Here’s Why Your Hair Gets So Greasy in Summer

Shannon Farrell
greasy summer hair

Photo: IMaxTree

We spend most of our energy fighting the common enemy that is frizzy hair. Yet, summer weather (and habits) bring another problem to the mix—exceptionally greasy strands. What is it about warm weather that makes our hair greasier than a piece of pizza? We caught up with celebrity hairstylist Jon Reyman, and owner of Spoke & Weal hair salons in California and New York, to find what causes this spike in oil—and how to combat it.

Problem #1: You’re Sweating More.
Blame it on the weather, but also blame it on your habits. “The moisture in the air means moisture in your hair,” says Reyman. During the summer we’re also more likely to spend times outdoors. “Being outside—exercising or just moving more—contributes to the rise and fall of our body temperature. This in turns affects our sweat patterns.”

How To Fix It: Skip oil-based products completely during humid months and rely on dry shampoo in between cleanses, says Reyman. “And keep your hands away from your hair,” he emphasizes. The dirt and oil is easily transferred to strands.

Problem #2: You’re Using a Ton of Product.
Yes, we’re more inclined to use drying products, like sea salt spray and dry shampoos. But overuse of these products can dry out your scalp to the extent it needs to fight back. “If your hair is very dry, your body will respond by producing more oils.”

How To Fix It: “Find the balance of your individual chemistry. The only way to do this is to try things out.” Find the perfect cocktail of products that leave your hair textured, yet not dry or greasy. And if your main goal is volume, look to other boosting tactics. Flip your part to the other side, lift with hot (or cold) rollers, and slightly tease at the root.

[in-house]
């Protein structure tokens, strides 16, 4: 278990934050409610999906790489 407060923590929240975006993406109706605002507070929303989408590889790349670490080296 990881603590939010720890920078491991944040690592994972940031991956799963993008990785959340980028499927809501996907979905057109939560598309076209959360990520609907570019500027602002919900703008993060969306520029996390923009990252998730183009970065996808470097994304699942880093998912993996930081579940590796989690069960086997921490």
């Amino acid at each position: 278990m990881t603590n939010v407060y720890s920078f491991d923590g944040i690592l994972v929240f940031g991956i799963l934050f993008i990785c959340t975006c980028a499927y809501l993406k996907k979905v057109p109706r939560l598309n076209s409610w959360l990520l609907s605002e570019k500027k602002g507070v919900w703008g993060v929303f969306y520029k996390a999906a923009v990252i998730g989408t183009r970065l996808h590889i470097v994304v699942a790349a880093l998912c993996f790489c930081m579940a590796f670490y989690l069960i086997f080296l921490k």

Problem #3: You Put Your Hair Up More.
Sweaty neck—no thanks! So the hair goes up and roots decidedly look more greasy…but why? “When you pull your hair up, the oils don’t work down the hair shafts. Rather they sit and saturate the scalp, especially around the face,” says Reyman. “Also, when you wear your hair down, the oils are primarily on the interior of the hair—the outer surface of your hair is not exposed as much to your skin’s natural oils.”

How To Fix It: We get it. There’s no talking you out of it. (It’s hot!) Just refrain from redoing your style throughout the day. “This will increase the effect as your hands have natural oils.” So no touching! If your hair is super greasy, embrace it with a slicked-back style. Apply a light-hold gel or pomade to pull the hair back into a sleek ponytail or bun.

Problem #4: Your Face is Oilier.
Your hair has a natural tendency to touch your face—regardless of time of year. “You have natural oils on your face, your hands have natural oils as well as the oils picked up from whatever they’ve touched and your hair has natural oils too.” When your hands touch your face and then your hair (especially when skin is exceptionally greasy or is covered in sunscreen), the scalp and strands turn slick.

How To Fix It: We’ll keep it simple for ya. “Don’t touch your face and keep your hands out of your hair.” If your style needs a touchup throughout the day, keep a brush or comb handy.

Problem #5: You Put Your Sunglasses on Your Head.
“If you have makeup, moisturizer or sunscreen on your face and your glasses touch the bridge of your nose, they will carry the lotions and oils into your hair.” Innocent mistake, right?

How To Fix It: “Carry a pocket pack of facial cleansing wipes to clean your rims down before you push them back into your hair.” Or eliminate the problem altogether, says Reyman, by storing your glasses case in your bag at all times.

More from Daily Makeover: Why You Should Always Use a Hair Sunscreen

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